Delta Air Lines boosted its fourth-quarter profit to $1.1 billion by adding more flights over the holiday-packed period and stuffing them even more full of passengers.
Lower fuel prices helped too, as Delta reported Tuesday that earnings rose 8% over a year earlier and beat analysts’ expectations. And unlike key rivals, Delta was not burdened by the grounding of the Boeing 737 Max — it doesn’t own any of them.
Shares were up $1.82, or 3.1%, to $61.31 shortly after the opening bell.
U.S. airlines are enjoying a prolonged period of profitability that was long thought to be unlikely if not impossible. Delta has made money 10 years in a row after losing it eight times in the previous decade.
Delta CEO Ed Bastian says there is no reason to think the industry’s good times will end anytime soon.
“I’m not worried at all,” he said in an interview. “Travel is one of the things that is growing faster than most sectors of the economy.”
Atlanta-based Delta gets two-thirds of its revenue from the U.S., which outperformed each of Delta’s international regions in the fourth quarter. Delta grew its passenger-carrying capacity nearly 5%, but it was able to raise average prices and still fill 85.6% of its seats in the fourth quarter and a record 86.3% for all of 2019. Premium travel has been especially strong.
“The domestic market still has quite a ways to go,” Bastian said. “Airfares are still quite affordable.”
Overseas was a mixed bag, however, with Delta’s revenue down in Asia, which it blamed on trade tension and weakness in China. Revenue on flights to and from Europe rose less than 1%.
A wild card for Delta and other airlines in 2020 could be the Boeing 737 Max. Some analysts believe airfares will drop when all those grounded Max jetliners are cleared to fly again — although no one knows when that will be.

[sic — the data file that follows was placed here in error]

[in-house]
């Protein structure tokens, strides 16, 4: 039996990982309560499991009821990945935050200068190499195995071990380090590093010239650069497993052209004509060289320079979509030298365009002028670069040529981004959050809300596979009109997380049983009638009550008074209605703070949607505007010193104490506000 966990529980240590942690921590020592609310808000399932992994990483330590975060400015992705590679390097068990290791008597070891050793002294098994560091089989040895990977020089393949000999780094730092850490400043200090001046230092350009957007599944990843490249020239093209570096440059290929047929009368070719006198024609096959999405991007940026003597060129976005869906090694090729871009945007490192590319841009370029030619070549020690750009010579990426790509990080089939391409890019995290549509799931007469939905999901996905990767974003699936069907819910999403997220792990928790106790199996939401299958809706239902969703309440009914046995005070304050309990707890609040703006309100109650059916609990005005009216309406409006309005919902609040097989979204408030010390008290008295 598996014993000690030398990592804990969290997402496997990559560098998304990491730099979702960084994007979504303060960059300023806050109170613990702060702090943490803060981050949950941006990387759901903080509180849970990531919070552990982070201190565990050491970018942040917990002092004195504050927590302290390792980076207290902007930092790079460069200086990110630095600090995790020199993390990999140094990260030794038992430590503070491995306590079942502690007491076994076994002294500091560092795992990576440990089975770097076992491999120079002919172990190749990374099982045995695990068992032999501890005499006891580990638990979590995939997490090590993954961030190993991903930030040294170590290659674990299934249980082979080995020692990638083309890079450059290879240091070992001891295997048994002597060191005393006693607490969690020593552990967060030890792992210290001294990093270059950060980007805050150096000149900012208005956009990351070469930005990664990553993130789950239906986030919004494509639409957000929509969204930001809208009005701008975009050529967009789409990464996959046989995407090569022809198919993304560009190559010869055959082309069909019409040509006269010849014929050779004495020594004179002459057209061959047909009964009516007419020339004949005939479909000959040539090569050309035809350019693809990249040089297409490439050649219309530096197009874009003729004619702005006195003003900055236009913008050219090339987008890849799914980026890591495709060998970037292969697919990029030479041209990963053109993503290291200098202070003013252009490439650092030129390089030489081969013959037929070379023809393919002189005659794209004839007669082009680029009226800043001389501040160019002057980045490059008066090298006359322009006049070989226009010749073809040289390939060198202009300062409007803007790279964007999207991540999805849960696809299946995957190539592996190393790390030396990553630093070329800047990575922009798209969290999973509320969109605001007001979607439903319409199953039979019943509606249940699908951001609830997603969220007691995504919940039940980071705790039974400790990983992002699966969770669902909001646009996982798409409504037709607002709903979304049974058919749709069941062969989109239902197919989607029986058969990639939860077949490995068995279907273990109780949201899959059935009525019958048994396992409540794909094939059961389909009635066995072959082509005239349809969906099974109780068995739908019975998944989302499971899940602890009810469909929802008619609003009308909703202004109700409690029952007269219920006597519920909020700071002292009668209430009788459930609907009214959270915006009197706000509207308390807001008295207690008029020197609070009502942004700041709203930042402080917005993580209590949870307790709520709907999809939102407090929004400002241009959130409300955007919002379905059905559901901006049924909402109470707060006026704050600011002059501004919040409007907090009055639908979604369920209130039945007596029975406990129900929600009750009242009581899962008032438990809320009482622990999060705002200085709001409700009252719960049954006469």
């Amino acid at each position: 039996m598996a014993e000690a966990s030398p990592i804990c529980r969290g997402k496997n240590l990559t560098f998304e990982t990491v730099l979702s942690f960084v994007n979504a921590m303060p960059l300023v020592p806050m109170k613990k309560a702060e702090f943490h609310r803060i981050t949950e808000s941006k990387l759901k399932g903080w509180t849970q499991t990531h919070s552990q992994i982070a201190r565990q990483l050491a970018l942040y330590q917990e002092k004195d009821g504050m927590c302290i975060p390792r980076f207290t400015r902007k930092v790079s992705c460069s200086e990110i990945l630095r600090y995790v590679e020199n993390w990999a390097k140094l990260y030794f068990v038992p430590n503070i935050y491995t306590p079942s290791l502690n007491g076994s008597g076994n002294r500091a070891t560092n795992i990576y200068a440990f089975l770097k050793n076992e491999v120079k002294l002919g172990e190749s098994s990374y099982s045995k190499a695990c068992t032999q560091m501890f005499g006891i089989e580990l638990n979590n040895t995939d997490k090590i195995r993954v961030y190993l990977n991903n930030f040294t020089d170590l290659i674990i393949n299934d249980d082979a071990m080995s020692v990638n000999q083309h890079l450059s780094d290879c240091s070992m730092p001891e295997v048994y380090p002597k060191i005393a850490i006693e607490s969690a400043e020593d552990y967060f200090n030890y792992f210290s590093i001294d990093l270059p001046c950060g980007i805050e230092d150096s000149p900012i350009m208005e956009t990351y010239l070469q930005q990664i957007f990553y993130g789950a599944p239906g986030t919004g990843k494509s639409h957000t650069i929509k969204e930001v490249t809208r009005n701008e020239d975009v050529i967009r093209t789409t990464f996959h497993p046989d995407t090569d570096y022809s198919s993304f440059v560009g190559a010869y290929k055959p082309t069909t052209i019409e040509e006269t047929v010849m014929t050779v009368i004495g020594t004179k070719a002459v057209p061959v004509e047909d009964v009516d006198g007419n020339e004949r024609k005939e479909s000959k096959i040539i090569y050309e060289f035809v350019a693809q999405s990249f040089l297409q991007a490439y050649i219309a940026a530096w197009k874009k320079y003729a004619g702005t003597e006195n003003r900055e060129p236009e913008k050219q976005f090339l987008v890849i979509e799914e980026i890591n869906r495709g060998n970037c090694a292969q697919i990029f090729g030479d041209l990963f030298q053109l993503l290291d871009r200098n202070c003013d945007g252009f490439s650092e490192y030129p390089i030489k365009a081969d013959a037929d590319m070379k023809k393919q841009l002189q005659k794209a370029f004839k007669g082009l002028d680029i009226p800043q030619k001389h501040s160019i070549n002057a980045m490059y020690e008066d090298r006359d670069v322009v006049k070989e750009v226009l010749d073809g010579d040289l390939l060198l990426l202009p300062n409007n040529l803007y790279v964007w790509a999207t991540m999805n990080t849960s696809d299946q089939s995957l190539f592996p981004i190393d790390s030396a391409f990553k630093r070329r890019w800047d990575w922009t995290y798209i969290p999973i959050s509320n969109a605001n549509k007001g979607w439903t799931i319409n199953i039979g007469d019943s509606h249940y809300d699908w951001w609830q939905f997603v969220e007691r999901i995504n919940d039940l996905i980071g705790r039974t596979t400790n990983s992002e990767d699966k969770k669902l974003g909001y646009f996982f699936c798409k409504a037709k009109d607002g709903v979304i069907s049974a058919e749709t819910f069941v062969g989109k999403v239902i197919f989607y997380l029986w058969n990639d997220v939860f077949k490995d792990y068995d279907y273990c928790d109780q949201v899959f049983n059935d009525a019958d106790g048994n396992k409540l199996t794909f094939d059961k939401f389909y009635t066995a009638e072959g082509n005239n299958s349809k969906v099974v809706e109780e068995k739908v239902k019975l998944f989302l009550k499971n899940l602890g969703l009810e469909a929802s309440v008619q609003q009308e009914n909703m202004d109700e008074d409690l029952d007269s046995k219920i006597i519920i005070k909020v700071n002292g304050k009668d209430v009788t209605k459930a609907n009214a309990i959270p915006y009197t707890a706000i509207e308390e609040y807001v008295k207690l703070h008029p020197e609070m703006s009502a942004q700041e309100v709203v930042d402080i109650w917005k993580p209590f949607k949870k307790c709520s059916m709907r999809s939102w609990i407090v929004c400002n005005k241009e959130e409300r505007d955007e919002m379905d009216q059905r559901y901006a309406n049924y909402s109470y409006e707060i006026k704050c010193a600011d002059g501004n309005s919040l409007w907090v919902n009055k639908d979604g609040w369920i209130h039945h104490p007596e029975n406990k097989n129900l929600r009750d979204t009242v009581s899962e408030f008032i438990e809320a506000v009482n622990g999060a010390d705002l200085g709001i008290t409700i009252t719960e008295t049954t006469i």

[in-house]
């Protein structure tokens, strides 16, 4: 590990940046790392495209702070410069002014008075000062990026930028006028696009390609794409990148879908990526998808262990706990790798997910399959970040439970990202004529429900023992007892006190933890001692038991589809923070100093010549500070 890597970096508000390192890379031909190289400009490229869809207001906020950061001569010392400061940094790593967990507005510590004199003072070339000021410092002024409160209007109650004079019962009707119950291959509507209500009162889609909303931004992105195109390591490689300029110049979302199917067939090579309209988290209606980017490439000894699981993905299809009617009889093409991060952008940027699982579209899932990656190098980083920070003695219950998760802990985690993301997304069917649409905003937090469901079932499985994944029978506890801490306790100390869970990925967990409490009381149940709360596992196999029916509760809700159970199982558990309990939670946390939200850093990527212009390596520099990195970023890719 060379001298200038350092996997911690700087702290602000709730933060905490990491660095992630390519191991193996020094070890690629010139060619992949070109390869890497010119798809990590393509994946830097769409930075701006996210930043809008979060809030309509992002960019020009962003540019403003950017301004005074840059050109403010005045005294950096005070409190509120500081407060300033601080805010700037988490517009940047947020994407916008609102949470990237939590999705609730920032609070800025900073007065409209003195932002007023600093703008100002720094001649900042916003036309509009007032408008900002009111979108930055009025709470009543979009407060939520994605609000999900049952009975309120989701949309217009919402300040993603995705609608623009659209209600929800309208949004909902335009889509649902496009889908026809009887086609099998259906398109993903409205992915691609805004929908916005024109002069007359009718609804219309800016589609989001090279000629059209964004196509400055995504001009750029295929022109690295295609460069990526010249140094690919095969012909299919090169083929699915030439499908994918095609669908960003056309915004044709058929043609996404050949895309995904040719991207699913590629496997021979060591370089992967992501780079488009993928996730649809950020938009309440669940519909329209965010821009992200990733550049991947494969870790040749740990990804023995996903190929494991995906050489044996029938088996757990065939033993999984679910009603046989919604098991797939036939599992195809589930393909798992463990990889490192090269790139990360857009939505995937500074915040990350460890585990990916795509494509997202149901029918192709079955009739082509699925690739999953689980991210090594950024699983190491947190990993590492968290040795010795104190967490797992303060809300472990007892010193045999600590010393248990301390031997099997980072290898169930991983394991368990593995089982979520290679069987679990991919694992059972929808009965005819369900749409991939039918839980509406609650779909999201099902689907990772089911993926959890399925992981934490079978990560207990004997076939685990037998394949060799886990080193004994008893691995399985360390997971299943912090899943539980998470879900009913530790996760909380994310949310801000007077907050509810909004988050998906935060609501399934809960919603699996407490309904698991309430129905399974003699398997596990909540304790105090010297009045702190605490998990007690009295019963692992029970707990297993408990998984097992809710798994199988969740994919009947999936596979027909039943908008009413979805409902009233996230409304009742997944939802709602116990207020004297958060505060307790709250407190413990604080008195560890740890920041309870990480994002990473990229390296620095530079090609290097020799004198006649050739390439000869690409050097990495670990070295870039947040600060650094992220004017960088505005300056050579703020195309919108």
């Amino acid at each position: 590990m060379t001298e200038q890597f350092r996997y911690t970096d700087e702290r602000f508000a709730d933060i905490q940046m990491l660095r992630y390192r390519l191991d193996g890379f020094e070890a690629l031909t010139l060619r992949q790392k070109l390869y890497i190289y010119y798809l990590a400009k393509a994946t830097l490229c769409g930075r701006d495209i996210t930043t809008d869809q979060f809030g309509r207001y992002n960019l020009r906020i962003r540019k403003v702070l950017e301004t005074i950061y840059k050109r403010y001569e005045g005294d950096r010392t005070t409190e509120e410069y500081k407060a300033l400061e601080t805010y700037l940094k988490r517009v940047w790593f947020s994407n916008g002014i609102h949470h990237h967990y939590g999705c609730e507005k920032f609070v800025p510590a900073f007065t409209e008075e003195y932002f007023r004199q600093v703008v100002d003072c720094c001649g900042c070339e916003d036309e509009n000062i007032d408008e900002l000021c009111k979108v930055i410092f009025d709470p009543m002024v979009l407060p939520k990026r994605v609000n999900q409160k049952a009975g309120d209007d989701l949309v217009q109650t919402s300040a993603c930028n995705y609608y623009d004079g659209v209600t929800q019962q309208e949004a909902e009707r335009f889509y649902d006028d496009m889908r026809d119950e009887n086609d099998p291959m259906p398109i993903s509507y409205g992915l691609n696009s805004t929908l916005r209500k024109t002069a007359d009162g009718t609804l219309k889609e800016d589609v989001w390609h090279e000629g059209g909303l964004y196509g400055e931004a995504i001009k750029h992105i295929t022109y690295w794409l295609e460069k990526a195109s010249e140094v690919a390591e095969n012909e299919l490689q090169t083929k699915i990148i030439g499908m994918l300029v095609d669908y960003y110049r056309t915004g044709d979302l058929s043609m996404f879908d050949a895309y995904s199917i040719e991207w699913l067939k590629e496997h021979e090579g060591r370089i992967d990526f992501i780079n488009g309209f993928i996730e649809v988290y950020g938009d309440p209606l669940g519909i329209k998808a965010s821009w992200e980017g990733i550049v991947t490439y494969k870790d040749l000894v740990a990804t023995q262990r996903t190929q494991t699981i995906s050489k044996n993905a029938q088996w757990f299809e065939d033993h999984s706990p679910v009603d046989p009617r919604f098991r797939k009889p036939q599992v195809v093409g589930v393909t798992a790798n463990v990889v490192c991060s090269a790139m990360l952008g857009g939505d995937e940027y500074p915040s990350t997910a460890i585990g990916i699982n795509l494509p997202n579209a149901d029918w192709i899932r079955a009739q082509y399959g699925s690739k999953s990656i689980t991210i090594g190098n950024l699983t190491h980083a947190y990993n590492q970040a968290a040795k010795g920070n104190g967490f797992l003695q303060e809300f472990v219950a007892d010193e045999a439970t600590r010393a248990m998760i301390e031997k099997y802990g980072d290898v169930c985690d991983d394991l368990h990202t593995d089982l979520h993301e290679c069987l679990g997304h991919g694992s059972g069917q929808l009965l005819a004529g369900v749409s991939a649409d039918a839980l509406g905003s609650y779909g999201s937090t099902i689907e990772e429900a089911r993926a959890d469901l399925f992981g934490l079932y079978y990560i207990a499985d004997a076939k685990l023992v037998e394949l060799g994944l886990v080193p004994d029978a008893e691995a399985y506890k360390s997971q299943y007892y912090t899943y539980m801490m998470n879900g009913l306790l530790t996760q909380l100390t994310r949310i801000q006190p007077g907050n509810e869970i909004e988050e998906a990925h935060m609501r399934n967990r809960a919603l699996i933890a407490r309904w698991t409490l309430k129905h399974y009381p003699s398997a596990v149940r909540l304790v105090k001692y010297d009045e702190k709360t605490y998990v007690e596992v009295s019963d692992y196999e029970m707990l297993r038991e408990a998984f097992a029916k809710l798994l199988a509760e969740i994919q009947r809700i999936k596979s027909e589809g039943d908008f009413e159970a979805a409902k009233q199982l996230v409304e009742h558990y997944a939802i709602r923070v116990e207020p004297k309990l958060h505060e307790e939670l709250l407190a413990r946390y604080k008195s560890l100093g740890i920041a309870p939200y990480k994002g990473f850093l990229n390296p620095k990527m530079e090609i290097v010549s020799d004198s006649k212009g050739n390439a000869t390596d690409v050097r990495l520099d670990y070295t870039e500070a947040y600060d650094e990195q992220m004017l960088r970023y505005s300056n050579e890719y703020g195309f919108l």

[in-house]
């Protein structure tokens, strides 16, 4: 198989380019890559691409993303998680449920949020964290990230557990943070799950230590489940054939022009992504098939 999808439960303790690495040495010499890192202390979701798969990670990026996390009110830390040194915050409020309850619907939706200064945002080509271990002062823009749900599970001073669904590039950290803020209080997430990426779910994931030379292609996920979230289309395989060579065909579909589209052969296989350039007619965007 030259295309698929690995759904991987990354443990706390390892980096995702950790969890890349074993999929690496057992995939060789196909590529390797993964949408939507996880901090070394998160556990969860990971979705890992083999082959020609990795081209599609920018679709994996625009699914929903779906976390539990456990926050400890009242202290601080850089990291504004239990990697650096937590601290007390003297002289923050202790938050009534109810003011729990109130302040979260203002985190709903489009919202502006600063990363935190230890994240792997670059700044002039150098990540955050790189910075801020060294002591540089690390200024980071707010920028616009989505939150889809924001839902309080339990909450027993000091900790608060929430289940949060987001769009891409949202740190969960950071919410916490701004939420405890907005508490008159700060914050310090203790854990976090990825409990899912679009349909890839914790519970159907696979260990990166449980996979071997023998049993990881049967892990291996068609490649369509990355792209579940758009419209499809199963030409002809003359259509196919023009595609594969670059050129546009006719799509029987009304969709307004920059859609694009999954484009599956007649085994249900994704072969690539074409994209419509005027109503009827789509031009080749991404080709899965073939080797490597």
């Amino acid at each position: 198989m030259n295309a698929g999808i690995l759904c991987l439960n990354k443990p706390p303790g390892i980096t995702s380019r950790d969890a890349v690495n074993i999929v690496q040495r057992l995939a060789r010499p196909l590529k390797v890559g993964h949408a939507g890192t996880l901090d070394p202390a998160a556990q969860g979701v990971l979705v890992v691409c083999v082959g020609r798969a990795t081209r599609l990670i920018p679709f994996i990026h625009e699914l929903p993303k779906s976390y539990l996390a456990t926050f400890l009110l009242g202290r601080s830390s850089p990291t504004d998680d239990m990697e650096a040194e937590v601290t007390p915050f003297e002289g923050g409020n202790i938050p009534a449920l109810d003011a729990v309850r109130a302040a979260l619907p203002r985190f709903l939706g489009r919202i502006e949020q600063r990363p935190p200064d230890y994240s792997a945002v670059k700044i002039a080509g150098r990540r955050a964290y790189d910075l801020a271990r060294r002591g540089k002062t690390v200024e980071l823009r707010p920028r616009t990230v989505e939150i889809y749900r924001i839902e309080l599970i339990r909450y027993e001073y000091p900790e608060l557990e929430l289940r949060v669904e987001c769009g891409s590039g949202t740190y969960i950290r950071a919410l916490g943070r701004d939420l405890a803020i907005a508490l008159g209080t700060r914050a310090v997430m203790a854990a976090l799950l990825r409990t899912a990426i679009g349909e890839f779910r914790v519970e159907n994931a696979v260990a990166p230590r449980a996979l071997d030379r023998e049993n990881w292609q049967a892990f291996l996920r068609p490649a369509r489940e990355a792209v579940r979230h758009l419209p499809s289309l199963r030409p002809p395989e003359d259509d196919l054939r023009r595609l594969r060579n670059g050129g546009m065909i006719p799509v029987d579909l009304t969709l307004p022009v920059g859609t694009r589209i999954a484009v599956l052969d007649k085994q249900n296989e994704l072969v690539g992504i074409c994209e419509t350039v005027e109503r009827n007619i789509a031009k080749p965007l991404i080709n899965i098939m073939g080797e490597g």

Helane Becker, an analyst with financial-services firm Cowen, said Delta continues to benefit from the Max because it is leading to slower-than-normal growth in flying by U.S. airlines.
Delta executives downplay any advantage they gain from the Max grounding, but the airline was able to grow rapidly while rivals Southwest, American and United were reined in by idled planes. The Max cost Southwest and American together about $1 billion last year; both have negotiated partial compensation from Boeing.
Bastian praised Boeing and said the aircraft maker “will get through the Max, they will get it back in the air.” He faulted Boeing, however, for building up expectations that the plane’s grounding, now at 10 months, would not last long, “which has made this whole issue seem like it has drug out longer and longer and longer.”
In the fourth quarter, Delta reported adjusted earnings of $1.70 per share, including a gain of 9 cents per share from existing a partnership with Gol in Latin America. That easily beat the $1.40 mean forecast from 18 analysts surveyed by FactSet.
Revenue rose 6% to $11.44 billion, topping the FactSet survey number by $100 million.
Labor spending rose 8% but Delta’s fuel bill dropped 14%, a savings of $315 million compared with the same quarter in 2018.
Delta repeated its forecast of 2020 earnings between $6.75 and $7.75 per share and predicted that revenue in the first quarter will grow by between 5% and 7%. However, the airline faces rising labor costs that could climb higher still as it negotiates a new contract with its union pilots. Delta predicted that costs per mile, excluding fuel, will rise faster than revenue per mile in the first quarter.
Delta is the first major U.S. airline to report fourth-quarter results, and others are expected to post solid profits too.
Airlines were long considered to be boom-or-bust outfits that tracked the direction of the economy. Nobody can be really sure that they have broken free from the business cycle since there hasn’t been a recession since the current run of prosperity began.
Delta, the most profitable U.S. carrier in recent years, just finished a year in which it earned $4.8 billion and a decade in which net income totaled about $34 billion. That came after a decade marked by two recessions, an oil-price spike, and the 2001 terror attacks — Delta lost more than $25 billion from 2000 through 2009.